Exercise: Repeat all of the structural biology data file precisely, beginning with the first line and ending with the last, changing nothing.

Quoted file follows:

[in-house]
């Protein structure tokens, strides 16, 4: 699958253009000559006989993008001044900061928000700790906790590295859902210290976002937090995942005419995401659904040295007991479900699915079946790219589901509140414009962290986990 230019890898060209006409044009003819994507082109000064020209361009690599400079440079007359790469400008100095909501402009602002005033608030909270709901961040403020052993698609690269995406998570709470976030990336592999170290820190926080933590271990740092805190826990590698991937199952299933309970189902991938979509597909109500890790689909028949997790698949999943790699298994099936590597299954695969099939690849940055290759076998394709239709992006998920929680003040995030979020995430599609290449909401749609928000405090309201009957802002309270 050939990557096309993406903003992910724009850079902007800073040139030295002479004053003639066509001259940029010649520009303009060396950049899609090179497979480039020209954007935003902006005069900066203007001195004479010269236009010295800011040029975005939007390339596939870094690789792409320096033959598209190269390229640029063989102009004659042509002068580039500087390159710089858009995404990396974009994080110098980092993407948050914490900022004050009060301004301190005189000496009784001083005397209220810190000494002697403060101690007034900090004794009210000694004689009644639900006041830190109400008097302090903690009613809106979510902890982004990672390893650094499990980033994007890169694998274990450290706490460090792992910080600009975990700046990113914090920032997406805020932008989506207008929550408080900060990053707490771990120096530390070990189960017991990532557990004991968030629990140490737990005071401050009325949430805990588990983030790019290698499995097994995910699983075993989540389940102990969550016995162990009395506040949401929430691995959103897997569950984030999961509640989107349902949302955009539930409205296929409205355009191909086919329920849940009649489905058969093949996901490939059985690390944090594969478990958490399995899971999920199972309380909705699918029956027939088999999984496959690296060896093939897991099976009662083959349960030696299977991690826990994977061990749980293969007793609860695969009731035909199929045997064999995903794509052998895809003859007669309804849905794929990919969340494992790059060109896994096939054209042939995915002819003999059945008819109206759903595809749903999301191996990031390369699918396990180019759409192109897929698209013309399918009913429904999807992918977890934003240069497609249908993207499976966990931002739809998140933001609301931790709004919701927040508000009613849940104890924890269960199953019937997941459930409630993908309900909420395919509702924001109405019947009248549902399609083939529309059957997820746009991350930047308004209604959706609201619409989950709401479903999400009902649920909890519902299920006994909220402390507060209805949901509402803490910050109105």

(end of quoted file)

[in-house]
């Protein structure tokens, strides 16, 4: 699958253009000559006989993008001044900061928000700790906790590295859902210290976002937090995942005419995401659904040295007991479900699915079946790219589901509140414009962290986990 230019890898060209006409044009003819994507082109000064020209361009690599400079440079007359790469400008100095909501402009602002005033608030909270709901961040403020052993698609690269995406998570709470976030990336592999170290820190926080933590271990740092805190826990590698991937199952299933309970189902991938979509597909109500890790689909028949997790698949999943790699298994099936590597299954695969099939690849940055290759076998394709239709992006998920929680003040995030979020995430599609290449909401749609928000405090309201009957802002309270 050939990557096309993406903003992910724009850079902007800073040139030295002479004053003639066509001259940029010649520009303009060396950049899609090179497979480039020209954007935003902006005069900066203007001195004479010269236009010295800011040029975005939007390339596939870094690789792409320096033959598209190269390229640029063989102009004659042509002068580039500087390159710089858009995404990396974009994080110098980092993407948050914490900022004050009060301004301190005189000496009784001083005397209220810190000494002697403060101690007034900090004794009210000694004689009644639900006041830190109400008097302090903690009613809106979510902890982004990672390893650094499990980033994007890169694998274990450290706490460090792992910080600009975990700046990113914090920032997406805020932008989506207008929550408080900060990053707490771990120096530390070990189960017991990532557990004991968030629990140490737990005071401050009325949430805990588990983030790019290698499995097994995910699983075993989540389940102990969550016995162990009395506040949401929430691995959103897997569950984030999961509640989107349902949302955009539930409205296929409205355009191909086919329920849940009649489905058969093949996901490939059985690390944090594969478990958490399995899971999920199972309380909705699918029956027939088999999984496959690296060896093939897991099976009662083959349960030696299977991690826990994977061990749980293969007793609860695969009731035909199929045997064999995903794509052998895809003859007669309804849905794929990919969340494992790059060109896994096939054209042939995915002819003999059945008819109206759903595809749903999301191996990031390369699918396990180019759409192109897929698209013309399918009913429904999807992918977890934003240069497609249908993207499976966990931002739809998140933001609301931790709004919701927040508000009613849940104890924890269960199953019937997941459930409630993908309900909420395919509702924001109405019947009248549902399609083939529309059957997820746009991350930047308004209604959706609201619409989950709401479903999400009902649920909890519902299920006994909220402390507060209805949901509402803490910050109105």